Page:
Super Smash Bros. Brawl (U) (Wii)


Super Smash Bros. Brawl, known in Japan as Dairantō Smash Brothers X (大乱闘スマッシュブラザーズX, Dairantō Sumasshu Burazāzu Ekkusu, lit. “Great Melee Smash Brothers X“), is the third installment in the Super Smash Bros. series of crossover fighting games, developed by an ad hoc development team consisting of Sora, Game Arts and staff from other developers and published by Nintendo for the Wii video game console. Brawl was announced at a pre-E3 2005 press conference by Nintendo president and Chief Executive Officer Satoru Iwata. Masahiro Sakurai, director of the previous two games in the series, assumed the role of director for the third installment at the request of Iwata. Game development began in October 2005 with a creative team that included members from several Nintendo and third party development teams. After delays due to development problems, the game was finally released on January 31, 2008 in Japan, March 9, 2008 in North America, June 26, 2008 in Australia and June 27, 2008 in Europe.

The number of playable characters that players can control in Brawl has grown from that in Super Smash Bros. Melee; Brawl is the first game in the series to expand past Nintendo characters and allow players to control third-party characters. Like its predecessors, the object of Brawl is to knock an opponent off the screen. It is a departure from traditional fighting games, notably in its simplified move commands and emphasis on ring outs over knockouts. It includes a more extensive single-player mode than its predecessors, known as The Subspace Emissary (SSE). This mode is a plot-driven, side-scrolling beat ‘em up featuring computer-generated cut scenes and playable characters from the game. Brawl also supports multiplayer battles with up to four combatants, and is the first game of its franchise to feature online battles via the Nintendo Wi-Fi Connection. The game can also be uniquely played on four controllers, which include the Classic Controller, GameCube Controller, Wii Remote and Nunchuk and Wii remote, simultaneously.

Super Smash Bros. Brawl received critically positive reviews, with critics praising the game’s entertainment value, despite issues relating to Brawl‘s loading times. The game’s musical score, which was composed through a collaboration among 38 renowned video game composers, was lauded for its representation of different generations in gaming history. It received an aggregate review score of 93% on Metacritic and 92.6% on Game Rankings. Brawl was ranked “Fighting Game of the Year” of 2008 by the Academy of Interactive Arts & Sciences. It has sold a total of 8.43 million copies worldwide as of March 2009, and it is the eighth best-selling Wii game.

Following its predecessors, Brawl uses a battle system unlike that of typical fighting games. Players can choose from a large selection of characters, each attempting to knock their opponents off the screen as they fight on various stages. The characters in “Brawl” include most of the same ones as the predecessors, such as the well-known Mario and Pikachu. Instead of using traditional health bars that start at 100% and lose value, Brawl characters start the game with 0%; the value rises as they take damage and may rise over 100% to a maximum of 999%. As a character’s percentage increases, the character flies further back when hit. When a character is knocked beyond a stage’s boundary and disappears from the screen, the character loses either a life, a point, or coins, depending on the mode of play. Brawl includes a function which allows players to create profiles with personalized button configurations for each control method along with their chosen username.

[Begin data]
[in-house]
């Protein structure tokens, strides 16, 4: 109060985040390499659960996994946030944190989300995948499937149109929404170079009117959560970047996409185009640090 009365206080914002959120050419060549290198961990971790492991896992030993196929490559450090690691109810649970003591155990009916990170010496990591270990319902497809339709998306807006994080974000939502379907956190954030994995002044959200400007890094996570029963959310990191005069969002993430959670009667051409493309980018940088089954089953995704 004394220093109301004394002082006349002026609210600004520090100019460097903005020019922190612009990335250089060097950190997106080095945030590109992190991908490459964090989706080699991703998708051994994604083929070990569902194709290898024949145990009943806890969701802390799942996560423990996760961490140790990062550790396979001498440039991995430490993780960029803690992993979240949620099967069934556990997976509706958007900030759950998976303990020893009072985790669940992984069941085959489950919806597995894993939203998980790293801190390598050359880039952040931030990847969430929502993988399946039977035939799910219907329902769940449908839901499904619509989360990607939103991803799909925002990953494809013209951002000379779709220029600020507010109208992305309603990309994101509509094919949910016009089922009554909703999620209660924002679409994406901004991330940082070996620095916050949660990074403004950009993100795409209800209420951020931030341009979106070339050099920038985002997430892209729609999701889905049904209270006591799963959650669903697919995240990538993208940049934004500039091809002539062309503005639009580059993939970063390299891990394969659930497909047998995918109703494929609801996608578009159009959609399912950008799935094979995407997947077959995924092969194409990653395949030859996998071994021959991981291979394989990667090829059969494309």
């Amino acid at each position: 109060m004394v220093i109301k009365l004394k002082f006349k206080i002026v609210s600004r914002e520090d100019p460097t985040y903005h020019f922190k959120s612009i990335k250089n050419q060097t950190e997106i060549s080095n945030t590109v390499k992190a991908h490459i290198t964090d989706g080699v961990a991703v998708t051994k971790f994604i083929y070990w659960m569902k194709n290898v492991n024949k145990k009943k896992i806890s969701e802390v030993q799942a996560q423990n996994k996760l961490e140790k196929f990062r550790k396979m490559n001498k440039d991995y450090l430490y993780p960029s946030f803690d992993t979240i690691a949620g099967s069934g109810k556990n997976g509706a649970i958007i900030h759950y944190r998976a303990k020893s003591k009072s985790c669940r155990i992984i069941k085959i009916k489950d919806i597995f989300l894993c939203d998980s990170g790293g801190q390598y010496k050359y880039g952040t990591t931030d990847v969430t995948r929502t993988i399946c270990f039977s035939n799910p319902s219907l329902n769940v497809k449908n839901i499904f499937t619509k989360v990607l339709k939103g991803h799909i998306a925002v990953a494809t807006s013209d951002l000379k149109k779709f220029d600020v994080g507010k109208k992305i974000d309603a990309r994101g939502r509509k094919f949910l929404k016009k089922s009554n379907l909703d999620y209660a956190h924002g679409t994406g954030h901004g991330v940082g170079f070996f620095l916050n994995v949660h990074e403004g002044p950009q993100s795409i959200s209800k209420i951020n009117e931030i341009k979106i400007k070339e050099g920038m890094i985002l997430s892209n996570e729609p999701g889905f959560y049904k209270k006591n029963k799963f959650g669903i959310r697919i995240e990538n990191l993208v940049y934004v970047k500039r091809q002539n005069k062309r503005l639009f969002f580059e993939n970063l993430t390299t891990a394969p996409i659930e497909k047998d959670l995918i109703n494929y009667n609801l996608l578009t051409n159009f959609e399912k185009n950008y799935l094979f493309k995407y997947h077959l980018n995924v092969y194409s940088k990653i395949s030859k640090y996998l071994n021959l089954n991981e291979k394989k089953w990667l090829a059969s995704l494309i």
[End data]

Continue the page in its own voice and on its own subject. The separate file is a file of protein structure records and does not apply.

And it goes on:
The characters in “Brawl” fight each other using a variety of attacks, that give the player a wider selection than the predecessors. Players execute each move by pressing a button in conjunction with a tilt of the control stick or a press of the D-pad, depending on the mode of control. In addition to basic attacks, characters have access to more powerful moves, known as smash attacks. Each character has four unique moves, which often cause effects besides damage to an opponent. Brawl introduces the ability to perform character-specific super attacks, referred to as “Final Smash” moves. Significantly more powerful than regular attacks, these moves have a wide variety of effects that range from nearly unavoidable blasts to temporary transformations. Final Smash moves can be performed by destroying a Smash Ball; a colorful, glowing, orb-like item bearing the Smash Bros. logo that floats around each stage every so often depending on the selection of items that were set before the start of the match.

Characters can use items ranging from projectiles to melee weapons; each has a different effect on the characters around it. Although many items have returned from previous Super Smash Bros. games, new ones have been introduced as well. Some returning items have changed appearance and function. Two varieties of items, Assist Trophies and Poké Balls, temporarily summon guest characters and Pokémon, respectively, that generally aid the summoner. They cannot be controlled by players and are usually invincible.